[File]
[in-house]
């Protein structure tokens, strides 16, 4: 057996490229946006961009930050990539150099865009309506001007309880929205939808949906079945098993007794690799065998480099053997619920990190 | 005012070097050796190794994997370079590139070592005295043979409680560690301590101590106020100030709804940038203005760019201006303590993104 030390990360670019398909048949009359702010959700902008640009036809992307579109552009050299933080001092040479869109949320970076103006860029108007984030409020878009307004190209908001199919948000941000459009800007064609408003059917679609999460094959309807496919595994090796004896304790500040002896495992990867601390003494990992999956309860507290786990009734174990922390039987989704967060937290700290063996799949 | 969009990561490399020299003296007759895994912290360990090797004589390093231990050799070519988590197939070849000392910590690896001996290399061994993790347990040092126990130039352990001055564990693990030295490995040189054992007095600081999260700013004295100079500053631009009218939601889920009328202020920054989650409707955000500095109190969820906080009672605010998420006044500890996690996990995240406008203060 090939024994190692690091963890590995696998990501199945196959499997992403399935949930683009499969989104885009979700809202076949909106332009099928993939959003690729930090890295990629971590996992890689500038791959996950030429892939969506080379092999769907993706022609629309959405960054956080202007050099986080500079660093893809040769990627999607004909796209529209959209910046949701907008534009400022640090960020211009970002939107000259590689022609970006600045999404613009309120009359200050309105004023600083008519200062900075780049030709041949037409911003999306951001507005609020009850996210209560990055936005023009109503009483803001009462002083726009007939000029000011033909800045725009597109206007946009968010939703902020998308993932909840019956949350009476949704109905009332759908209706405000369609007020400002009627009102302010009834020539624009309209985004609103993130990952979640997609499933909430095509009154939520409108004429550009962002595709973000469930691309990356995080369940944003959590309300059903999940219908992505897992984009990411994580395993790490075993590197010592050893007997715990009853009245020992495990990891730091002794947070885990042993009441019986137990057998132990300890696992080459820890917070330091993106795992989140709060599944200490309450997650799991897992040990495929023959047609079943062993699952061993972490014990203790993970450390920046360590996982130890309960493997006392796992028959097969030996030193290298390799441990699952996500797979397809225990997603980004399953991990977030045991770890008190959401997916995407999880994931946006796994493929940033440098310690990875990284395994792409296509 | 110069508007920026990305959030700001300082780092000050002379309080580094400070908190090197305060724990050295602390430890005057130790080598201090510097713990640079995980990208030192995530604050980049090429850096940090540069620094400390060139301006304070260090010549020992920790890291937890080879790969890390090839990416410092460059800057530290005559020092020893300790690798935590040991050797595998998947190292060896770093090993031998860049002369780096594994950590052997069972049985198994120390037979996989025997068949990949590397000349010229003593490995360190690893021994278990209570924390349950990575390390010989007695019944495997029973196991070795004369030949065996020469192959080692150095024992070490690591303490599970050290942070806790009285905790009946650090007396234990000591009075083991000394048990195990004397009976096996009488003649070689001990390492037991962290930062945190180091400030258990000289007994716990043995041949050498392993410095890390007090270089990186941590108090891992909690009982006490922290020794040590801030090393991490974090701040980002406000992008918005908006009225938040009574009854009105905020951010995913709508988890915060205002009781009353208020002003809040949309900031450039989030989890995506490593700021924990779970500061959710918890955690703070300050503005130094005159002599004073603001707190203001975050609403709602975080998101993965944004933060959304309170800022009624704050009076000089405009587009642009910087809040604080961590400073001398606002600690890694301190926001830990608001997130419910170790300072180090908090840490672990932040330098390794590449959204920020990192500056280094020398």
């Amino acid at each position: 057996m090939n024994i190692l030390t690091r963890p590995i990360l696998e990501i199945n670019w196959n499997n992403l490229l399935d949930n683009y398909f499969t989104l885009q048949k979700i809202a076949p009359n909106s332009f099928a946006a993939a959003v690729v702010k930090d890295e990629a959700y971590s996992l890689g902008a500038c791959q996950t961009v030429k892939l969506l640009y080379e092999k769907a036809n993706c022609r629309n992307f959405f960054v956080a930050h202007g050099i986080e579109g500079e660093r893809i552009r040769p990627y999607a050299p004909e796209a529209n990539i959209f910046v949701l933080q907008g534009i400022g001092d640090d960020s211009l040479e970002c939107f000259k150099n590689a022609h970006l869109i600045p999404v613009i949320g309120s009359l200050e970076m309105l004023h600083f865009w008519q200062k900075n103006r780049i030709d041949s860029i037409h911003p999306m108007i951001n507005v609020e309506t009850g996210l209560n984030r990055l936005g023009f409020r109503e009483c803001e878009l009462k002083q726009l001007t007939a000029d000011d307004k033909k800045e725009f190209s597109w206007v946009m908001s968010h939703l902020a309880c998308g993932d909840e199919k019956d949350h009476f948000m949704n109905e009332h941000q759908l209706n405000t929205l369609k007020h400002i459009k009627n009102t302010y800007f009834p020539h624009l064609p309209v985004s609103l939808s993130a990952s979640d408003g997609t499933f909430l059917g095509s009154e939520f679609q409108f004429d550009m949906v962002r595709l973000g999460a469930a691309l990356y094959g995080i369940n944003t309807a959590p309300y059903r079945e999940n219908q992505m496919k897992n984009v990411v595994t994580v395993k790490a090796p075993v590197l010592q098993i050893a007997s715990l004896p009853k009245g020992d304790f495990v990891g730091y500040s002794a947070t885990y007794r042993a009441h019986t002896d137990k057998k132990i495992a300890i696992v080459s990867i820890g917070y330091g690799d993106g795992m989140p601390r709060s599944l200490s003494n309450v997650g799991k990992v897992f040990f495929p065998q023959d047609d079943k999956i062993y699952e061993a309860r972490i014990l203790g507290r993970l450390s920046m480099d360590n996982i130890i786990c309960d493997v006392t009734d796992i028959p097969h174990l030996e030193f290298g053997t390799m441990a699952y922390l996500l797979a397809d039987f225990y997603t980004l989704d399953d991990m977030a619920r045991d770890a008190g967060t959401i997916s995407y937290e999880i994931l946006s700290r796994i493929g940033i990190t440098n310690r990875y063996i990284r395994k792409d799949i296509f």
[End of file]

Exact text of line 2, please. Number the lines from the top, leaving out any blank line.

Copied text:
């Protein structure tokens, strides 16, 4: 057996490229946006961009930050990539150099865009309506001007309880929205939808949906079945098993007794690799065998480099053997619920990190 | 005012070097050796190794994997370079590139070592005295043979409680560690301590101590106020100030709804940038203005760019201006303590993104 030390990360670019398909048949009359702010959700902008640009036809992307579109552009050299933080001092040479869109949320970076103006860029108007984030409020878009307004190209908001199919948000941000459009800007064609408003059917679609999460094959309807496919595994090796004896304790500040002896495992990867601390003494990992999956309860507290786990009734174990922390039987989704967060937290700290063996799949 | 969009990561490399020299003296007759895994912290360990090797004589390093231990050799070519988590197939070849000392910590690896001996290399061994993790347990040092126990130039352990001055564990693990030295490995040189054992007095600081999260700013004295100079500053631009009218939601889920009328202020920054989650409707955000500095109190969820906080009672605010998420006044500890996690996990995240406008203060 090939024994190692690091963890590995696998990501199945196959499997992403399935949930683009499969989104885009979700809202076949909106332009099928993939959003690729930090890295990629971590996992890689500038791959996950030429892939969506080379092999769907993706022609629309959405960054956080202007050099986080500079660093893809040769990627999607004909796209529209959209910046949701907008534009400022640090960020211009970002939107000259590689022609970006600045999404613009309120009359200050309105004023600083008519200062900075780049030709041949037409911003999306951001507005609020009850996210209560990055936005023009109503009483803001009462002083726009007939000029000011033909800045725009597109206007946009968010939703902020998308993932909840019956949350009476949704109905009332759908209706405000369609007020400002009627009102302010009834020539624009309209985004609103993130990952979640997609499933909430095509009154939520409108004429550009962002595709973000469930691309990356995080369940944003959590309300059903999940219908992505897992984009990411994580395993790490075993590197010592050893007997715990009853009245020992495990990891730091002794947070885990042993009441019986137990057998132990300890696992080459820890917070330091993106795992989140709060599944200490309450997650799991897992040990495929023959047609079943062993699952061993972490014990203790993970450390920046360590996982130890309960493997006392796992028959097969030996030193290298390799441990699952996500797979397809225990997603980004399953991990977030045991770890008190959401997916995407999880994931946006796994493929940033440098310690990875990284395994792409296509 | 110069508007920026990305959030700001300082780092000050002379309080580094400070908190090197305060724990050295602390430890005057130790080598201090510097713990640079995980990208030192995530604050980049090429850096940090540069620094400390060139301006304070260090010549020992920790890291937890080879790969890390090839990416410092460059800057530290005559020092020893300790690798935590040991050797595998998947190292060896770093090993031998860049002369780096594994950590052997069972049985198994120390037979996989025997068949990949590397000349010229003593490995360190690893021994278990209570924390349950990575390390010989007695019944495997029973196991070795004369030949065996020469192959080692150095024992070490690591303490599970050290942070806790009285905790009946650090007396234990000591009075083991000394048990195990004397009976096996009488003649070689001990390492037991962290930062945190180091400030258990000289007994716990043995041949050498392993410095890390007090270089990186941590108090891992909690009982006490922290020794040590801030090393991490974090701040980002406000992008918005908006009225938040009574009854009105905020951010995913709508988890915060205002009781009353208020002003809040949309900031450039989030989890995506490593700021924990779970500061959710918890955690703070300050503005130094005159002599004073603001707190203001975050609403709602975080998101993965944004933060959304309170800022009624704050009076000089405009587009642009910087809040604080961590400073001398606002600690890694301190926001830990608001997130419910170790300072180090908090840490672990932040330098390794590449959204920020990192500056280094020398």